Tuesday, December 14, 2010

Commercial Items, Government Access to Records

FAR Part 12 prescribes policies and procedures for acquiring commercial items. To qualify as a commercial item, the product or service must meet the definition of commercial item found in FAR 2.101. That definition is long and involved but essentially, a commercial item is one that is customarily used by the general public and has been sold (or at least offered) to the general public. The definition has evolved over the years as the Government tries to qualify more and more items as commercial items on the presumption that it can save money by buying commercially.

The question arises from time to time whether the Government has any access to records rights when it comes to commercial item procurement. Generally the Government does not have access, but there is one situation where the Government does have limited access rights – Time and Material (T&M) contracts. On commercial T&M contracts, the rates are established based on commerciality. However, the hours expended, claimed and billed must still be supported to the Government. Therefore the Government has the right to access whatever records are necessary to determine the propriety of claimed hours.

Specifically, FAR 52.212-4 (Alternate I) gives the Government the following access rights on commercially priced T&M contracts:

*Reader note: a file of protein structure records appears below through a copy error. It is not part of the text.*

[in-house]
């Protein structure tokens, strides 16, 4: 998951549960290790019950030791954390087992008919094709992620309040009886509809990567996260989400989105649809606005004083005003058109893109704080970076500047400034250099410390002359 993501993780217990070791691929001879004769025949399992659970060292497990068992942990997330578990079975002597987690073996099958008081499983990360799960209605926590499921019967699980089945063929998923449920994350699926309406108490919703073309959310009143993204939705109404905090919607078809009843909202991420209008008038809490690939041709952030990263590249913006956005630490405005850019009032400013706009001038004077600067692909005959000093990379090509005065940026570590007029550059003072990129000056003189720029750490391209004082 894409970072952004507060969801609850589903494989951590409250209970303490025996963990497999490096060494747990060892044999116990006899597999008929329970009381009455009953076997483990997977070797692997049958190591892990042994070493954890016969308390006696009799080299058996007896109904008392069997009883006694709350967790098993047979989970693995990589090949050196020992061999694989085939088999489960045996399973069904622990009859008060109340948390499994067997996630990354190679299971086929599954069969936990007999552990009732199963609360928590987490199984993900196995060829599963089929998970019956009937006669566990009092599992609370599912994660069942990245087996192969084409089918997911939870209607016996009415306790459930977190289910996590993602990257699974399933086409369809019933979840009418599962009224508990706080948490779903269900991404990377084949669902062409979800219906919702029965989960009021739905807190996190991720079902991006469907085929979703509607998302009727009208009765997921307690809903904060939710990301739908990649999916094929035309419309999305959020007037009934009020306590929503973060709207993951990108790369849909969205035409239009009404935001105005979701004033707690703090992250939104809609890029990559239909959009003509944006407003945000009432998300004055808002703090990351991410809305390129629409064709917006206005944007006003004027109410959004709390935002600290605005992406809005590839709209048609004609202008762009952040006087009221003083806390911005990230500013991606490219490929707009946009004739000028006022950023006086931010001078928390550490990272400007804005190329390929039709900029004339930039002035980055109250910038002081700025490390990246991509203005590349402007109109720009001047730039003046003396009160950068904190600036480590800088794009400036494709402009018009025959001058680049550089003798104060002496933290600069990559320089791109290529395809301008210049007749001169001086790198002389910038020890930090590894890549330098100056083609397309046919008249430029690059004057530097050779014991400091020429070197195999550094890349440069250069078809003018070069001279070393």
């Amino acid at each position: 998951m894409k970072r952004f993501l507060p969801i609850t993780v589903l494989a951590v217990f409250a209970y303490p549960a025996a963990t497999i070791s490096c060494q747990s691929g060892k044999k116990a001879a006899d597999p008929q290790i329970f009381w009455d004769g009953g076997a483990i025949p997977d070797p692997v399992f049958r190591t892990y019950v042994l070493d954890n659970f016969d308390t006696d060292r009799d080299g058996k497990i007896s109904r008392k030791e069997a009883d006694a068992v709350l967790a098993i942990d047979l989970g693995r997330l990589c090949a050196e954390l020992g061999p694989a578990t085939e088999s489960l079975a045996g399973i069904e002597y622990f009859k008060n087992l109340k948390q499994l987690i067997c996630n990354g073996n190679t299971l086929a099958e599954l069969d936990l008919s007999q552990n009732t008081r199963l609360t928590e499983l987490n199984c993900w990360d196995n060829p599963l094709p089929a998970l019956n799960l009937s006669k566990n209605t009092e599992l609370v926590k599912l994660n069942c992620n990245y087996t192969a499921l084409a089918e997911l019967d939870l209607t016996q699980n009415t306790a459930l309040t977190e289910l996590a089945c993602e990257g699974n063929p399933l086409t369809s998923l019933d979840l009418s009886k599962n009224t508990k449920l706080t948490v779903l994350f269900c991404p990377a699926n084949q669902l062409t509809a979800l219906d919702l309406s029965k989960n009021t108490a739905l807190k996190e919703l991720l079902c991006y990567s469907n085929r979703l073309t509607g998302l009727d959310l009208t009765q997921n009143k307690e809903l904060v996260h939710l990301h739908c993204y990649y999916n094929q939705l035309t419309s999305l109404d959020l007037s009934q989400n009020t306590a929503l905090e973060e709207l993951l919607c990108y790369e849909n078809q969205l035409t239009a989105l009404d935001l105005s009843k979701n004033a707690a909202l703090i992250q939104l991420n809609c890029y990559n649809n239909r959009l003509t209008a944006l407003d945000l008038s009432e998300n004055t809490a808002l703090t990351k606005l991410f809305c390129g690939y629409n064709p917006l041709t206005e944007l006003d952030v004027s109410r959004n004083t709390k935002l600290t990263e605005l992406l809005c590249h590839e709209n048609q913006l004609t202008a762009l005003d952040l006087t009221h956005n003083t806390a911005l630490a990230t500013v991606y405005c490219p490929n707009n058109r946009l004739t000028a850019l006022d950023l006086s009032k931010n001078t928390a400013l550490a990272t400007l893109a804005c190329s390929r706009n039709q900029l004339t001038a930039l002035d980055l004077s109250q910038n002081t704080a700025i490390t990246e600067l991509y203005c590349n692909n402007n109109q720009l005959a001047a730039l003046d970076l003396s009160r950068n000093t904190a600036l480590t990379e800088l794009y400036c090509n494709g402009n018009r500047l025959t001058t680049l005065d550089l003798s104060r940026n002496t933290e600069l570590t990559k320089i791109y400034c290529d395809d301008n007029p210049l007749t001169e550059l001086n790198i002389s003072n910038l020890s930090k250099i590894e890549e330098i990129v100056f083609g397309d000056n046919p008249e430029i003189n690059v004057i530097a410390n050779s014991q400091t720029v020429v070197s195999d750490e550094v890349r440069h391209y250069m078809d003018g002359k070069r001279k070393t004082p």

1. Records that verify that the employees whose time has been included in any invoice met the qualifications for the labor categories specified in the contract. 
  2. For labor hours (including any subcontractor hours reimbursed at the hourly rate in the schedule), when timecards are required as substantiation for payment— 
    • The original timecards (paper-based or electronic); 
    • The Contractor’s timekeeping procedures; 
    • Contractor records that show the distribution of labor between jobs or contracts; and 
    • Employees whose time has been included in any invoice for the purpose of verifying that these employees have worked the hours shown on the invoices.
  3. For material and subcontract costs that are reimbursed on the basis of actual cost—
    • Any invoices or subcontract agreements substantiating material costs; and
    • Any documents supporting payment of those invoices.

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